Collapse and Distillation
Things fall apart–but why? And how? Perhaps it is mere anarchy loosed on the world, but Charlie Hadlock has other ideas. In Six Sources of Collapse, published last year by MAA, Hadlock describes a half-dozen mechanisms that lead to collapses that seem abrupt.
He begins with the humble passenger pigeon. Two centuries ago North America was, literally, aswarm with passenger pigeons. In 1813 Aubudon observed a flock that obscured the midday sun and took three days to pass. Alexander Wilson once observed a flock that he estimated contained more than 2 billion individual birds; that is eight times the current estimate for the world’s total rock pigeon population. A single nesting ground near Sparta, Wisconsin, covered 850 square miles and housed an estimated hundred million birds. Flocks were so thick that folks hunted by swinging a stick in the air and picking up what came down.
It seems hard to credit that we hunted such abundance to complete extinction. (The last known passenger pigeon, Martha, died at the Cincinnati Zoo in 1914.) Hadlock explains the mechanism as the blank and pitiless result of evolution–the birds had evolved to live in enormous flocks. Their reproductive success depended on that, and these gigantic flocks were well adapted to a completely forested eastern United States. A flock of half a billion birds could denude and befoul a patch of forest in a few days, then move on to the next patch. Human settlement and forest clearing limited the available resources for this behavior. The combined effect of thinned forest and thinned flock (from a tide of hunting) led to dramatic population collapse.
The passenger pigeon example is less mathematical than many of the other examples in the anecdote-rich book. Hadlock explicates the collapses of empires, bridges, species, markets, and companies. The author has been a business consultant for decades, and that experience is evident in the many business-related cases he recounts.
The six sources of collapse of the title are: low probability events; the behavior of crowds; evolutionary processes; unstable equilibria; the unexpected appearance of nonlinearity; and network phenomena. There are examples aplenty of all of these.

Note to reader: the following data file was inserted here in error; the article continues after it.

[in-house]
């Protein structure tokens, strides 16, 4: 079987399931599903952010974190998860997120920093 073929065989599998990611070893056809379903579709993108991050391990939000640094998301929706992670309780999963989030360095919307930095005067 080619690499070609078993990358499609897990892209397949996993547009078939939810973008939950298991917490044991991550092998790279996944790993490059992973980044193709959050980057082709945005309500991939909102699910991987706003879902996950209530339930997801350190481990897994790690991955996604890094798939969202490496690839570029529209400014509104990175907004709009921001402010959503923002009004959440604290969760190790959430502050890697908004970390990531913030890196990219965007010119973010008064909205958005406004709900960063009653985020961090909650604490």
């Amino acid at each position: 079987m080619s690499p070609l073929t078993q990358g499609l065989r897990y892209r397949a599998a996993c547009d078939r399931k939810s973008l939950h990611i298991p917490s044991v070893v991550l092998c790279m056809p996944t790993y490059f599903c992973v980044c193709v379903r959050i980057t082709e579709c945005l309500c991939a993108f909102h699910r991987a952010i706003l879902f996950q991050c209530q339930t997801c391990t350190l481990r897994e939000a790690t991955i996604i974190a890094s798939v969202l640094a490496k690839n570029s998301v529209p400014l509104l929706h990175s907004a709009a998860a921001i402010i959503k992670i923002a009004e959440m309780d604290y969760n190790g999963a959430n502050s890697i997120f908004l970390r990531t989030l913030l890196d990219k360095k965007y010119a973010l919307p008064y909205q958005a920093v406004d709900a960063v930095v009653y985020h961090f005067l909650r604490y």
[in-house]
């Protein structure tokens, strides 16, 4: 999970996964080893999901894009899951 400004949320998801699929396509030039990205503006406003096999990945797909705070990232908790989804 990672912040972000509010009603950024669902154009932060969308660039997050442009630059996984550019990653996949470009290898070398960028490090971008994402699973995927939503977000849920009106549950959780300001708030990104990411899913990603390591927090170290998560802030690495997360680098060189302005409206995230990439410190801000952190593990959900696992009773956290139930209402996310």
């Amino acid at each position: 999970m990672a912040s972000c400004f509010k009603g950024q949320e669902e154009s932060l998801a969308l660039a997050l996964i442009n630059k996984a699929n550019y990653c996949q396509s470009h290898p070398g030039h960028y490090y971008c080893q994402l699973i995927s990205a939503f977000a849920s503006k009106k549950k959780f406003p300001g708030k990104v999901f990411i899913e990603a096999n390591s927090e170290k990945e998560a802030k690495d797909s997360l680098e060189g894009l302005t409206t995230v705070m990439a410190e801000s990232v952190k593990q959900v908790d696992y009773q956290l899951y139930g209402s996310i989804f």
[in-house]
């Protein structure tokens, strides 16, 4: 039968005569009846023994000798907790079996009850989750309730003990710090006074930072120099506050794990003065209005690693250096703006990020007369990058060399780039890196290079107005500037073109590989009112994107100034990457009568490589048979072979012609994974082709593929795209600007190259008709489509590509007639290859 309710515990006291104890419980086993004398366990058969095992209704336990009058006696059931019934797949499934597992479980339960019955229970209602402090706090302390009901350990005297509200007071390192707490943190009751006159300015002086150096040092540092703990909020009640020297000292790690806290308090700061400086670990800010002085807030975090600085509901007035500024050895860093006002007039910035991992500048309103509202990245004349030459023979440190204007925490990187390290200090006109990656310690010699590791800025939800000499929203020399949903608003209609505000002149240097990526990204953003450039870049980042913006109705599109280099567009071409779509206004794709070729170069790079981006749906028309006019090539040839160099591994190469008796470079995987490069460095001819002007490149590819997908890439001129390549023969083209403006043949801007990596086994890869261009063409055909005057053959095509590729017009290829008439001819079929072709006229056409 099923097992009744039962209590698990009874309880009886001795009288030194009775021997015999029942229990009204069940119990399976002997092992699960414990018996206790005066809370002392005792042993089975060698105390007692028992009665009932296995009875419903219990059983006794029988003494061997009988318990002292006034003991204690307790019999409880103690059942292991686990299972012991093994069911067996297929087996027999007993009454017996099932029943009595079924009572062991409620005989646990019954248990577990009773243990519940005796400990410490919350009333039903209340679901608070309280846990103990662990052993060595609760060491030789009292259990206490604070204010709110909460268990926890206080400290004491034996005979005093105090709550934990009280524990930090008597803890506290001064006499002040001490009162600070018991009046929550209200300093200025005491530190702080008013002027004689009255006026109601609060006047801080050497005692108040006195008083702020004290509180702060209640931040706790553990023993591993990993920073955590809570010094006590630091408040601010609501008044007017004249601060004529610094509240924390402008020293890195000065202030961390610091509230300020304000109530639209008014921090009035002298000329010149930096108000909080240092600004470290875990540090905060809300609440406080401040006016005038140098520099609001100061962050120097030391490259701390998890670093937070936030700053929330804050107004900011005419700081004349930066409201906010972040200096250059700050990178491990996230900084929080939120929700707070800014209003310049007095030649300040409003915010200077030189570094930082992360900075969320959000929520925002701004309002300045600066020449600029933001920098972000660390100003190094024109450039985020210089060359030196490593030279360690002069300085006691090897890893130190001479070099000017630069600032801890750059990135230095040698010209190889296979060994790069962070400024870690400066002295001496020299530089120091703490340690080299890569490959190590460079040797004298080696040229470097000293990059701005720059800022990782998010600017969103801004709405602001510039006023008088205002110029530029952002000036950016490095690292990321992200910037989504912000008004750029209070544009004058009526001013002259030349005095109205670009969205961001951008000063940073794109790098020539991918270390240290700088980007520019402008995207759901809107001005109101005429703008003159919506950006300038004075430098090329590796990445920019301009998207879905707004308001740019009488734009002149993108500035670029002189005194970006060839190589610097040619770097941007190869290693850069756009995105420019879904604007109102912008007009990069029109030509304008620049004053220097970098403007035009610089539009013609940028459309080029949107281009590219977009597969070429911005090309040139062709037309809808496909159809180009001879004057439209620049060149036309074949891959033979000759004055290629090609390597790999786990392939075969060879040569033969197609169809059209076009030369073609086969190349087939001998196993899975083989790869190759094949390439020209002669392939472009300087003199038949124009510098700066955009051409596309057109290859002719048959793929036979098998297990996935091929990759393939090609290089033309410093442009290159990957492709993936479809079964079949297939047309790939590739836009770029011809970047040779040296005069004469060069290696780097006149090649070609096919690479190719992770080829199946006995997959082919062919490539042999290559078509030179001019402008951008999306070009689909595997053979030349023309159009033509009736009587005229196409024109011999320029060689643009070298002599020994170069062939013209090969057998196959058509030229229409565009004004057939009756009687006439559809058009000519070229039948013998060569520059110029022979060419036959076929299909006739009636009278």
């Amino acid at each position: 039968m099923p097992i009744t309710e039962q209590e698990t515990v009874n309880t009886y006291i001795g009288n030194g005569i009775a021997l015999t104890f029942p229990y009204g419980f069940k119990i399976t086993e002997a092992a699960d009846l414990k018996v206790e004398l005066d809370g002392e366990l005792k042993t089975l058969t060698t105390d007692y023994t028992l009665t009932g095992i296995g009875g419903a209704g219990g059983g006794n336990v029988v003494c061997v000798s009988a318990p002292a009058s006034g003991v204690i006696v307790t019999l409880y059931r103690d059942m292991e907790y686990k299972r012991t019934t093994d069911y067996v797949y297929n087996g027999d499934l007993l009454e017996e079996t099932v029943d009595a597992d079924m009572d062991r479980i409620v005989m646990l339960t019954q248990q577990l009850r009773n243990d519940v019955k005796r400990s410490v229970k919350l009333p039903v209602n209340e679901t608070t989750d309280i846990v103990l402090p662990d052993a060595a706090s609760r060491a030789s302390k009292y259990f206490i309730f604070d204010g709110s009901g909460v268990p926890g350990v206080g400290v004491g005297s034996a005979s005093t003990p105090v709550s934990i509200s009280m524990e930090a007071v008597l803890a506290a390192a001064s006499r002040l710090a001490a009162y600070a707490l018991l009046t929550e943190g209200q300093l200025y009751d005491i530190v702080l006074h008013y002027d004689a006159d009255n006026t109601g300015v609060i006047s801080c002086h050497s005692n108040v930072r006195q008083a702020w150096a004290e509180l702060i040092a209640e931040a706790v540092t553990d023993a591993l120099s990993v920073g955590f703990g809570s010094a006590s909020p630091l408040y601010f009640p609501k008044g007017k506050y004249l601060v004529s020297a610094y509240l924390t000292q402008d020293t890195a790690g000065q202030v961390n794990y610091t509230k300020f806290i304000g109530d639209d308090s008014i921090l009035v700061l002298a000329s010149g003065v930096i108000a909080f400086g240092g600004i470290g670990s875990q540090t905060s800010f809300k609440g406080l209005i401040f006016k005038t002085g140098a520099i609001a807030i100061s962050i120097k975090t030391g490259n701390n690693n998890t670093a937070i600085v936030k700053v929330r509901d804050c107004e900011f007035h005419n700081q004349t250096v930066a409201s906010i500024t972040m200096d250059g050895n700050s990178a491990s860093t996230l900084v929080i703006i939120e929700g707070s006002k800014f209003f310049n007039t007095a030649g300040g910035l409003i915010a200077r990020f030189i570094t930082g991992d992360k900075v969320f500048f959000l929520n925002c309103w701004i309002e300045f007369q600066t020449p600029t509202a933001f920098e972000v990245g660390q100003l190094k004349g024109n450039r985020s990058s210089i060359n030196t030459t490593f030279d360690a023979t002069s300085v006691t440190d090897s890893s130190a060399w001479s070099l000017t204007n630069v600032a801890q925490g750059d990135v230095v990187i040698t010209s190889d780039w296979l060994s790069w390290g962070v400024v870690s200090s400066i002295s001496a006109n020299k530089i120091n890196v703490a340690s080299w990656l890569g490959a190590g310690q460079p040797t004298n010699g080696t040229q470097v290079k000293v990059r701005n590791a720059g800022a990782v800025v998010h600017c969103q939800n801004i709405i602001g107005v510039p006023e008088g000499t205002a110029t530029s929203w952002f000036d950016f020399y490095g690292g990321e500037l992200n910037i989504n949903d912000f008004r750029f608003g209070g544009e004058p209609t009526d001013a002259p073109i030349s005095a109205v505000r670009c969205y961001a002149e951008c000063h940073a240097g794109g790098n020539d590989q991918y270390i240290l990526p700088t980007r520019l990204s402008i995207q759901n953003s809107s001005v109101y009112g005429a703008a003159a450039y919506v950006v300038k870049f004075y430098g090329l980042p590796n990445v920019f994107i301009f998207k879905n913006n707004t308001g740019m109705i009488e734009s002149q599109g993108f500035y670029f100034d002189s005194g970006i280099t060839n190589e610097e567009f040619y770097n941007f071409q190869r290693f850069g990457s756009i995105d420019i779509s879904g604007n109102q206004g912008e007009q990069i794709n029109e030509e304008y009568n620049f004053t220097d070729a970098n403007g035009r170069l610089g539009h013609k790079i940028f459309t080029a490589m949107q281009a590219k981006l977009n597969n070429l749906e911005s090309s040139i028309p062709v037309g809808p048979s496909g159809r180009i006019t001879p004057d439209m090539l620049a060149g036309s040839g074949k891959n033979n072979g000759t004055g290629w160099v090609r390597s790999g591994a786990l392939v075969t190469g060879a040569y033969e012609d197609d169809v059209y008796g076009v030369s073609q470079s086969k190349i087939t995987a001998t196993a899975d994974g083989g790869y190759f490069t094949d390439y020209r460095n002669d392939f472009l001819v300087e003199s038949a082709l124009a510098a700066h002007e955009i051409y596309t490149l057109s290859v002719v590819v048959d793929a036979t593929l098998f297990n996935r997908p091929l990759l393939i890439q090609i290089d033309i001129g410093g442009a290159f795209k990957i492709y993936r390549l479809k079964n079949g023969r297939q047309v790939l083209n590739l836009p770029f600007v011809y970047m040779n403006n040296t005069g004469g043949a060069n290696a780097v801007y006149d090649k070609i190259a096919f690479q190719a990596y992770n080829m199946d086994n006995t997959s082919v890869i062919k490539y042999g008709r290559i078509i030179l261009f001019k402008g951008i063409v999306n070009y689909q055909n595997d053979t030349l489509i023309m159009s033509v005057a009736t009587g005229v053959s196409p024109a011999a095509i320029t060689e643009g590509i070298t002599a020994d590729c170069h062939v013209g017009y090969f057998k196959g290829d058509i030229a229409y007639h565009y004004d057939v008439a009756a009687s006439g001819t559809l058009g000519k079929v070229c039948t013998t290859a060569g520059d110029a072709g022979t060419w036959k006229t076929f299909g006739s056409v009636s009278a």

As I read I kept thinking, “Oh, nice example for my ODE course,” and “I need to remember this example in Calc 2.” You will find material to enrich your probability course, your dynamical systems course, your business math course…
By the end, I was thinking it would be fun to teach a first-year seminar on collapse with this as a text. The lack of exercises might make it difficult, but there is so much good stuff here that I’m tempted to try anyway. At the very least, Hadlock enriched and enlivened my long plane ride to the Joint Mathematics Meetings in Baltimore. I recommend you take him along on your next trip; surely some revelation is at hand.
I had two books with me on the flight to Baltimore (I am always prepared for delays). I shoved DistillingIdeas: An Introduction to Mathematical Thinking by Brian Katz and Michael Starbird into my briefcase at least in part because it is small and didn’t take up much room. At the meeting itself, everyone was buzzing about Starbird’s entertaining invited address and, even more, the all-day, all-star invited paper session he organized. Mike and Brian are inspiring advocates for the power of mathematics to free a person’s mind and spur him or her to insight and creativity.
They are also powerful advocates for inquiry-based learning, and this little volume is a set of four inquiry experiences. The topics are graph theory, group theory, number theory, and calculus. Each of these modules is a well-designed series of questions and prompts to lead a student (or class) on a rich mathematical excursion. If you have ever been tempted to experiment with the Moore method, a painless (and potentially life-changing) way to begin would be to embed one of these modules into one of your courses.
Steve Kennedy teaches mathematics at Carleton College in Northfield, Minnesota, and is the senior acquisitions editor for MAA Books. He is eager to talk to you about the book you are writing–email him at firstname.lastname@example.org.